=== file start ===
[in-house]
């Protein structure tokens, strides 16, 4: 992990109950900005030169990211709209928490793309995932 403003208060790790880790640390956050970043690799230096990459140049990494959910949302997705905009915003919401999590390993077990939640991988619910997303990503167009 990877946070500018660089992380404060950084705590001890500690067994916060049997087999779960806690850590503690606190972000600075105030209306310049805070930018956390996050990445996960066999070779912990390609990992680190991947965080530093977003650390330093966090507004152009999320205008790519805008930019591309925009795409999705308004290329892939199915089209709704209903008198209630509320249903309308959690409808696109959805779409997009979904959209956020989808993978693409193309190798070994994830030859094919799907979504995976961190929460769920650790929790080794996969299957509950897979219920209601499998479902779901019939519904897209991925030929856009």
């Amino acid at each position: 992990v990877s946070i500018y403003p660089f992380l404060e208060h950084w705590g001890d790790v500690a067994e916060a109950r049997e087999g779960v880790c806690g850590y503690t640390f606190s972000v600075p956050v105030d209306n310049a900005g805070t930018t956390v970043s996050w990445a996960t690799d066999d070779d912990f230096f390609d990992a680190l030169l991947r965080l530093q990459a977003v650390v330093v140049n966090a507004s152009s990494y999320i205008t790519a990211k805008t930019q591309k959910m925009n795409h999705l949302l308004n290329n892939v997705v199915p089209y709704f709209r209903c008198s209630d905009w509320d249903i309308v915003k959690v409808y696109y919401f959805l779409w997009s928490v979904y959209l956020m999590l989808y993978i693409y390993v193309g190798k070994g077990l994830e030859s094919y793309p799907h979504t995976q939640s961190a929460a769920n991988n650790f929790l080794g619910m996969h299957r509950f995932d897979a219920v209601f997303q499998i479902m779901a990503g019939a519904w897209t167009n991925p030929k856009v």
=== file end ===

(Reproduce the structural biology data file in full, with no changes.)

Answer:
[in-house]
């Protein structure tokens, strides 16, 4: 992990109950900005030169990211709209928490793309995932 403003208060790790880790640390956050970043690799230096990459140049990494959910949302997705905009915003919401999590390993077990939640991988619910997303990503167009 990877946070500018660089992380404060950084705590001890500690067994916060049997087999779960806690850590503690606190972000600075105030209306310049805070930018956390996050990445996960066999070779912990390609990992680190991947965080530093977003650390330093966090507004152009999320205008790519805008930019591309925009795409999705308004290329892939199915089209709704209903008198209630509320249903309308959690409808696109959805779409997009979904959209956020989808993978693409193309190798070994994830030859094919799907979504995976961190929460769920650790929790080794996969299957509950897979219920209601499998479902779901019939519904897209991925030929856009």
């Amino acid at each position: 992990v990877s946070i500018y403003p660089f992380l404060e208060h950084w705590g001890d790790v500690a067994e916060a109950r049997e087999g779960v880790c806690g850590y503690t640390f606190s972000v600075p956050v105030d209306n310049a900005g805070t930018t956390v970043s996050w990445a996960t690799d066999d070779d912990f230096f390609d990992a680190l030169l991947r965080l530093q990459a977003v650390v330093v140049n966090a507004s152009s990494y999320i205008t790519a990211k805008t930019q591309k959910m925009n795409h999705l949302l308004n290329n892939v997705v199915p089209y709704f709209r209903c008198s209630d905009w509320d249903i309308v915003k959690v409808y696109y919401f959805l779409w997009s928490v979904y959209l956020m999590l989808y993978i693409y390993v193309g190798k070994g077990l994830e030859s094919y793309p799907h979504t995976q939640s961190a929460a769920n991988n650790f929790l080794g619910m996969h299957r509950f995932d897979a219920v209601f997303q499998i479902m779901a990503g019939a519904w897209t167009n991925p030929k856009v």